Ted Schmidt says the church must evolve and listen to its parishioners in order to survive
Posted: Jun 7, 2012 12:49 PM AT
Last Updated: Jun 7, 2012 12:39 PM AT
A retired editor of the New Catholic Times says the Catholic Church is in crisis and unless its leaders start listening to the lay people, it will continue to lose parishioners.
Ted Schmidt’s comments come in the wake of allegations of abuse by late priest Camille Léger of Cap-Pelé.
He said there needs to be a tremendous change in the architecture of the church, especially in light of the ongoing crisis of sexual abuse by priests.
He said he believes unless the Catholic church starts allowing married men and women to be ordained as priests, there will be a massive exodus from the church and people will start to set up alternative faiths.
“What you have now are bishops that are appointed by Rome with no say from the people on the ground who are not listening to the people and listen to a minority of one: Rome,” Schmidt said.
“That’s not what a bishop is supposed to do. A bishop is supposed to hear the hearts of his people. The holy spirit of God is given to all of God’s people, not just to you clerics.”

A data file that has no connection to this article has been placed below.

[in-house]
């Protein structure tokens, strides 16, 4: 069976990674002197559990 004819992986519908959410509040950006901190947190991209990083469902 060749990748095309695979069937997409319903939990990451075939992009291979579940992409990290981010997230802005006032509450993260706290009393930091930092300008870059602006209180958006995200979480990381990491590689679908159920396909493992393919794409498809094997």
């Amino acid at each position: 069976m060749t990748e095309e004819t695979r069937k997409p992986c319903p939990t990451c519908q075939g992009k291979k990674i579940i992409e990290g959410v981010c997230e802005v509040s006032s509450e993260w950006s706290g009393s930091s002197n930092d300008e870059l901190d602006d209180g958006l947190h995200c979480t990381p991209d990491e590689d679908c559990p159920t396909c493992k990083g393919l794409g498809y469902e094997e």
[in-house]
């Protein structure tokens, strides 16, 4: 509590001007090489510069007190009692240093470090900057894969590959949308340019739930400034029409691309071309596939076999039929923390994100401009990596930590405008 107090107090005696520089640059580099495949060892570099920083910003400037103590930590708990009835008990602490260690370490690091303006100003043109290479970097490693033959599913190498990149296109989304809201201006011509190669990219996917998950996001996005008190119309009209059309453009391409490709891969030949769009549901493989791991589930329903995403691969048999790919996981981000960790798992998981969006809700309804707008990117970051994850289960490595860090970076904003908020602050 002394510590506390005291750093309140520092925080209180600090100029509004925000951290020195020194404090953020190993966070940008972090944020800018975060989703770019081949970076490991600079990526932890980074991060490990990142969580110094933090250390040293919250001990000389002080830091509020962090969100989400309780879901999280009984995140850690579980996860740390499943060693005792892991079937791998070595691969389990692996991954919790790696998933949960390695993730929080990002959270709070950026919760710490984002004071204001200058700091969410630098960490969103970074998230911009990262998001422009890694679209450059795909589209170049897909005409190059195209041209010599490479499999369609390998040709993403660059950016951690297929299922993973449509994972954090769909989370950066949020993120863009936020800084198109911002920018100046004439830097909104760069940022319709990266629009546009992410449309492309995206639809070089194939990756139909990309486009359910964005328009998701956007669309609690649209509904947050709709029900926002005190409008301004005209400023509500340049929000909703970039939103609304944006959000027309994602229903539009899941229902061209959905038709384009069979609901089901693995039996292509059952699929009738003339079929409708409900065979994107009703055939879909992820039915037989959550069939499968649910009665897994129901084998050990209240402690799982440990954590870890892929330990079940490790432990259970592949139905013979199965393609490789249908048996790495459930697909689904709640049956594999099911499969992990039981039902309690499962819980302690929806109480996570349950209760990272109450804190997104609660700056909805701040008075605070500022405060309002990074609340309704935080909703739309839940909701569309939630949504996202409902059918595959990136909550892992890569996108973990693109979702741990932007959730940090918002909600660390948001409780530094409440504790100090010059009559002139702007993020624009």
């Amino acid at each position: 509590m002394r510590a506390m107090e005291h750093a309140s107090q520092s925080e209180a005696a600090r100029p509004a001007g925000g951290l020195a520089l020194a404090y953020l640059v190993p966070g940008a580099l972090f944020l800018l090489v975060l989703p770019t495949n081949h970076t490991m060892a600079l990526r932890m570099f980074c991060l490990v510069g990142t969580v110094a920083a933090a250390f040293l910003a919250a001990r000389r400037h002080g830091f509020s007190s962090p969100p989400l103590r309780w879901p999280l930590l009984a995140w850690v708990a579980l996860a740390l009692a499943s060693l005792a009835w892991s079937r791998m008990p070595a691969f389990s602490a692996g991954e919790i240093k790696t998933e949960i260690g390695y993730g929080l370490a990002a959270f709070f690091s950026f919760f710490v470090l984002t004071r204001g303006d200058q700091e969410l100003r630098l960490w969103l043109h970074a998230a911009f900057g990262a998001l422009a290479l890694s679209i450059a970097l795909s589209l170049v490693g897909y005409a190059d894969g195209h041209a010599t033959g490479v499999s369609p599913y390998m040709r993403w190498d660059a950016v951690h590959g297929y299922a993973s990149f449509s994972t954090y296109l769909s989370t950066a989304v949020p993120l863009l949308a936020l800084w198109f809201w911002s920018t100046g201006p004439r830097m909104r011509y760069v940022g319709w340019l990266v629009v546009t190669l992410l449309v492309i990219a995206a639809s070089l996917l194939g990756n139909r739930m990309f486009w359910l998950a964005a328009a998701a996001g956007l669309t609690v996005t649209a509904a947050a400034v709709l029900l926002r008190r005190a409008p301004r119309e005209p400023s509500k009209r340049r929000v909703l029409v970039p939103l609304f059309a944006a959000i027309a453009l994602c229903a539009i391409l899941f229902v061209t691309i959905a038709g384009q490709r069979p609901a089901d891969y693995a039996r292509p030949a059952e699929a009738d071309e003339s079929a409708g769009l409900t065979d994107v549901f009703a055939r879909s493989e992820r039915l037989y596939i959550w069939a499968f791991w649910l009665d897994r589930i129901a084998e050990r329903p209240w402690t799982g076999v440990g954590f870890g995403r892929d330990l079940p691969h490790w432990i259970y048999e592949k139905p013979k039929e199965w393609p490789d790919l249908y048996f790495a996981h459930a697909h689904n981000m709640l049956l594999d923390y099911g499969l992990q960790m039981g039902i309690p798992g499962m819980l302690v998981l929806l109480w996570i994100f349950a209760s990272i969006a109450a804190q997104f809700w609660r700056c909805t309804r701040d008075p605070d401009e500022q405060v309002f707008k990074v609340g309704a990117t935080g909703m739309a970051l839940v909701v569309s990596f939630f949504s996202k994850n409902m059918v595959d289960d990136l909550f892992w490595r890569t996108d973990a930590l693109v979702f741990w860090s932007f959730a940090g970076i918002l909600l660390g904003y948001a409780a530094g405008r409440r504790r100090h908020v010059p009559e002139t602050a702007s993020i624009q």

Schmidt, who comes from a family of five boys, said he’s seen a shift of what Catholics expect in his lifetime.
“Four of us have theological libraries that are better than most parish priests and much better than the foreign imports that are coming in to Canada, who are really good men but they come from cultures that are not used to feminism, they’re not used to democracy so the huge problem is that you have the massive education of the laity versus the hierarchy that is still stuck in a medieval configuration.”
Schmidt said lay people are demanding more say in their church.
The diocese of Moncton announced earlier this week that it had retained Michel Bastarache, the former Supreme Court of Canada justice, to handle all the sexual abuse complaints against Léger, who was a priest in the small southeastern New Brunswick village of Cap-Pelé.
The priest died in 1990 and was never convicted of any crimes.
Victims of Léger have until the end of the month to come forward to Bastarache, who will listen to the their claims and decide what the church should pay them.
He has said compensation of between $15,000 and $300,000 will be given out to victims.